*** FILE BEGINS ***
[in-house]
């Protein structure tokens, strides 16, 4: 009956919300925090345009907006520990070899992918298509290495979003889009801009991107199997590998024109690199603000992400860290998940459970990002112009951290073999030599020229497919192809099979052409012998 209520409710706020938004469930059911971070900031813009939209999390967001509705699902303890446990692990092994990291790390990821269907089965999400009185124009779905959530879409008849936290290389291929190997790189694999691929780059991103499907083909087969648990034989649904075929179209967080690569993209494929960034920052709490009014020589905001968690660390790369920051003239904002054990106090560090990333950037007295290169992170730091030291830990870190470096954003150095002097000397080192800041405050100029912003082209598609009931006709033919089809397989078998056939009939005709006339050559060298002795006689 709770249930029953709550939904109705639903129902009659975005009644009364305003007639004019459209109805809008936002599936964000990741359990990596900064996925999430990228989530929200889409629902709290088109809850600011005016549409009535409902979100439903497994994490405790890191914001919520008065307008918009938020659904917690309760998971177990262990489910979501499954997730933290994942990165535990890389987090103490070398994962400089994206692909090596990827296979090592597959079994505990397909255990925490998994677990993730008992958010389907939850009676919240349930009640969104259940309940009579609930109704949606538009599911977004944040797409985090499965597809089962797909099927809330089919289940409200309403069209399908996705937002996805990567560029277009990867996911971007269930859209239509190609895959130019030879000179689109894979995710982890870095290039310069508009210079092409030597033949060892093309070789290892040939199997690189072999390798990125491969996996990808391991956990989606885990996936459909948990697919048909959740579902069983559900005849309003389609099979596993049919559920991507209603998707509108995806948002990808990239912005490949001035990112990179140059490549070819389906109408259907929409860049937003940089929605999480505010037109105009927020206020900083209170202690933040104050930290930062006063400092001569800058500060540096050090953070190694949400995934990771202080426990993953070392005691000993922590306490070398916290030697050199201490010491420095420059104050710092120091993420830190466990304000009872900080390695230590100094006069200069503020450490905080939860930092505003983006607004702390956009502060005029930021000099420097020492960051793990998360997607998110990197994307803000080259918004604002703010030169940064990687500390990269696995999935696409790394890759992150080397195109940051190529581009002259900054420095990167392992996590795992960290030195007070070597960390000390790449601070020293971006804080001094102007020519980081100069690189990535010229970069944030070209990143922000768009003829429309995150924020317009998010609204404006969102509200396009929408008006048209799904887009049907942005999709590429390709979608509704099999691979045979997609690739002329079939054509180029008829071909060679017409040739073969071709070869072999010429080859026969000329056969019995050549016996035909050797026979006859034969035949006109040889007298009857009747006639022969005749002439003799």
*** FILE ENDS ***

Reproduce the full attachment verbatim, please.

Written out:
[in-house]
């Protein structure tokens, strides 16, 4: 009956919300925090345009907006520990070899992918298509290495979003889009801009991107199997590998024109690199603000992400860290998940459970990002112009951290073999030599020229497919192809099979052409012998 209520409710706020938004469930059911971070900031813009939209999390967001509705699902303890446990692990092994990291790390990821269907089965999400009185124009779905959530879409008849936290290389291929190997790189694999691929780059991103499907083909087969648990034989649904075929179209967080690569993209494929960034920052709490009014020589905001968690660390790369920051003239904002054990106090560090990333950037007295290169992170730091030291830990870190470096954003150095002097000397080192800041405050100029912003082209598609009931006709033919089809397989078998056939009939005709006339050559060298002795006689 709770249930029953709550939904109705639903129902009659975005009644009364305003007639004019459209109805809008936002599936964000990741359990990596900064996925999430990228989530929200889409629902709290088109809850600011005016549409009535409902979100439903497994994490405790890191914001919520008065307008918009938020659904917690309760998971177990262990489910979501499954997730933290994942990165535990890389987090103490070398994962400089994206692909090596990827296979090592597959079994505990397909255990925490998994677990993730008992958010389907939850009676919240349930009640969104259940309940009579609930109704949606538009599911977004944040797409985090499965597809089962797909099927809330089919289940409200309403069209399908996705937002996805990567560029277009990867996911971007269930859209239509190609895959130019030879000179689109894979995710982890870095290039310069508009210079092409030597033949060892093309070789290892040939199997690189072999390798990125491969996996990808391991956990989606885990996936459909948990697919048909959740579902069983559900005849309003389609099979596993049919559920991507209603998707509108995806948002990808990239912005490949001035990112990179140059490549070819389906109408259907929409860049937003940089929605999480505010037109105009927020206020900083209170202690933040104050930290930062006063400092001569800058500060540096050090953070190694949400995934990771202080426990993953070392005691000993922590306490070398916290030697050199201490010491420095420059104050710092120091993420830190466990304000009872900080390695230590100094006069200069503020450490905080939860930092505003983006607004702390956009502060005029930021000099420097020492960051793990998360997607998110990197994307803000080259918004604002703010030169940064990687500390990269696995999935696409790394890759992150080397195109940051190529581009002259900054420095990167392992996590795992960290030195007070070597960390000390790449601070020293971006804080001094102007020519980081100069690189990535010229970069944030070209990143922000768009003829429309995150924020317009998010609204404006969102509200396009929408008006048209799904887009049907942005999709590429390709979608509704099999691979045979997609690739002329079939054509180029008829071909060679017409040739073969071709070869072999010429080859026969000329056969019995050549016996035909050797026979006859034969035949006109040889007298009857009747006639022969005749002439003799």